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ERIC Number: ED528918
Record Type: Non-Journal
Publication Date: 2011
Pages: 8
Abstractor: ERIC
Reference Count: 11
ISBN: N/A
ISSN: N/A
How Do Students' Problem Solving Strategies and Preferences in Learning Environments Relate to Their Mathematical Performance? A Comparative Study between South Korea and the United States
Yang, Christine K.
Society for Research on Educational Effectiveness
Mathematics education has emerged to be of prime importance in the United States, as American students' performance has shown to be consistently and significantly lower than many other nations in the world (Rampey, Dion, & Donahue, 2009; National Center for Education Statistics, n.d.; OECD Programme for International Student Assessment, n.d.). Sparked by an interest to understand factors that are associated with such differential performance, mathematics education researchers have been drawn to international comparative research. In order to understand the differences and similarities between the U.S. and other countries across multiple dimensions of the learning and teaching of mathematics, curricula, and educational systems, international comparative studies in mathematics education have resulted in both in-depth, qualitative studies as well as hard, quantitative data analyses. Most prominent studies include those that compare the U.S. and other high-performing East Asian countries such as China, Korea, Singapore, and Japan, across elementary and middle school levels (Cai, 2000, 2002; Kaiser, Leung, Romberg, & Yaschenko, 2002; Leung, 2001; Paik, 2004; Stevenson, 1993; Stevenson & Stigler, 1992; Stigler, Lee & Stevenson, 1987; Tsao, 2004). However, there is a dearth of studies that focus on high school students, especially in comparing those of South Korea with the United States. The purpose of this study is to fill this gap in research, and to identify the extent to which different cultural and institutional factors influence student mathematical learning. Specifically, this will be a comparative analysis between high school students in South Korea and the United States, across three context levels: national level, school organizational level (e.g., mathematics curricula), and modes of mathematical problem solving and preference (e.g., metacognition). By using available data from the PISA 2003 study, which had a focus on mathematical learning, the author employed hierarchical linear modeling (HLM) to analyze how much variation in student performance can be accounted for by various levels of contexts, and specifically examine the relationship between student modes of mathematical problem solving and preference for learning environments and their actual learning outcomes. The preliminary results indicate that the cognitive strategies and preference for learning environments share some similarities and differences across Korea and the United States. In addition, these factors are differentially associated with mathematical performance. As mentioned before, these results are based on a simple model and are amenable to change after the inclusion of country-level and other factors which have not yet been examined. However, based on these results, one could argue that significant differences exist on the use of elaboration techniques and its relationship to students' mathematical performance, as well as on the relationships between preference for cooperative or competitive learning environments and students' actual performance. This study points to the importance of more in-depth qualitative studies that will illuminate the processes in which students engage in these problem strategies, and investigate whether there could be any universal deliverables that can be ported to other learning contexts. This study also points to the importance of understanding the overarching context in which learning occurs, as societal, institutional, cultural values can influence the relationship between cognition and performance in different ways. (Contains 2 tables.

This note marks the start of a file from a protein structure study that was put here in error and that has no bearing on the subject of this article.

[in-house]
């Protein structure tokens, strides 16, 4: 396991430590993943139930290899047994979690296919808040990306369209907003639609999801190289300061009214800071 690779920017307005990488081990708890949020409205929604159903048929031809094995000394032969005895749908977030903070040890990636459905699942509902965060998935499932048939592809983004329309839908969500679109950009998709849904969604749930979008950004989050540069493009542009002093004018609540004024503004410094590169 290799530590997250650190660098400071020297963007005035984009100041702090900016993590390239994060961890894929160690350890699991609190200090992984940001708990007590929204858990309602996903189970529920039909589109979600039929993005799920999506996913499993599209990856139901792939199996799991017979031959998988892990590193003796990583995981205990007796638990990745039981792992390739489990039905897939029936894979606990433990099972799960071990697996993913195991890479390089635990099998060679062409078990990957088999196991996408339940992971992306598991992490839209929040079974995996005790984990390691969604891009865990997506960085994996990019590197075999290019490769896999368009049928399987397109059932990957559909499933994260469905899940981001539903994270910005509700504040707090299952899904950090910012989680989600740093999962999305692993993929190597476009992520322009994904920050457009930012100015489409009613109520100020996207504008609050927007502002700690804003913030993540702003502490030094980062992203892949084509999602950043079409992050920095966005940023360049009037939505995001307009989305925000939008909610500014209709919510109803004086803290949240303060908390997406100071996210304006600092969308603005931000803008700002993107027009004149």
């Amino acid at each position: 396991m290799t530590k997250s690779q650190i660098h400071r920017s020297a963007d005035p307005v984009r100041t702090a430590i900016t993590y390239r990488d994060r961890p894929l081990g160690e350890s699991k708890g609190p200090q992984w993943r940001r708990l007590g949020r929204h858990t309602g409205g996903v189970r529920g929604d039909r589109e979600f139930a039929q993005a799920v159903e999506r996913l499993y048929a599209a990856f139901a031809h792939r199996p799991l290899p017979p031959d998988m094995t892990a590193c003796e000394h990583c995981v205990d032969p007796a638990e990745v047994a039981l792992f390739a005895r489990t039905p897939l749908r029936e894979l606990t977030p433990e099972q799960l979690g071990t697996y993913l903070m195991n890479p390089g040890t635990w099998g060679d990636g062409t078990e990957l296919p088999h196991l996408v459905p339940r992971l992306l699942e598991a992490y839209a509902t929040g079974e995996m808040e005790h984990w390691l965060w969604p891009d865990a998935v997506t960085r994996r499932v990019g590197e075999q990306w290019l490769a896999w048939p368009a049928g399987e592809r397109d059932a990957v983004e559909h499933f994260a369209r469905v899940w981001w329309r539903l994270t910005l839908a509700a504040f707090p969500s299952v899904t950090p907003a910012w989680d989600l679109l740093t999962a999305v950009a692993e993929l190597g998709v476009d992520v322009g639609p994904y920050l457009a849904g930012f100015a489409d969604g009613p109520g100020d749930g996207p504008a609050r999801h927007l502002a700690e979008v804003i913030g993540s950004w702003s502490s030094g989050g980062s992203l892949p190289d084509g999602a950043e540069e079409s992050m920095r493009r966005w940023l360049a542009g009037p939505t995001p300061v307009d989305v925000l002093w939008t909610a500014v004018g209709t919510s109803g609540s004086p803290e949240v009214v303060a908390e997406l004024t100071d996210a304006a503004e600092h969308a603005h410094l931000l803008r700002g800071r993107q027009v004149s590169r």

Society for Research on Educational Effectiveness. 2040 Sheridan Road, Evanston, IL 60208. Tel: 202-495-0920; Fax: 202-640-4401; e-mail: inquiries@sree.org; Web site: http://www.sree.org
Publication Type: Reports - Evaluative
Education Level: High Schools
Audience: N/A
Language: English
Sponsor: N/A
Authoring Institution: Society for Research on Educational Effectiveness (SREE)
Identifiers - Location: South Korea; United States
Identifiers - Assessments and Surveys: Program for International Student Assessment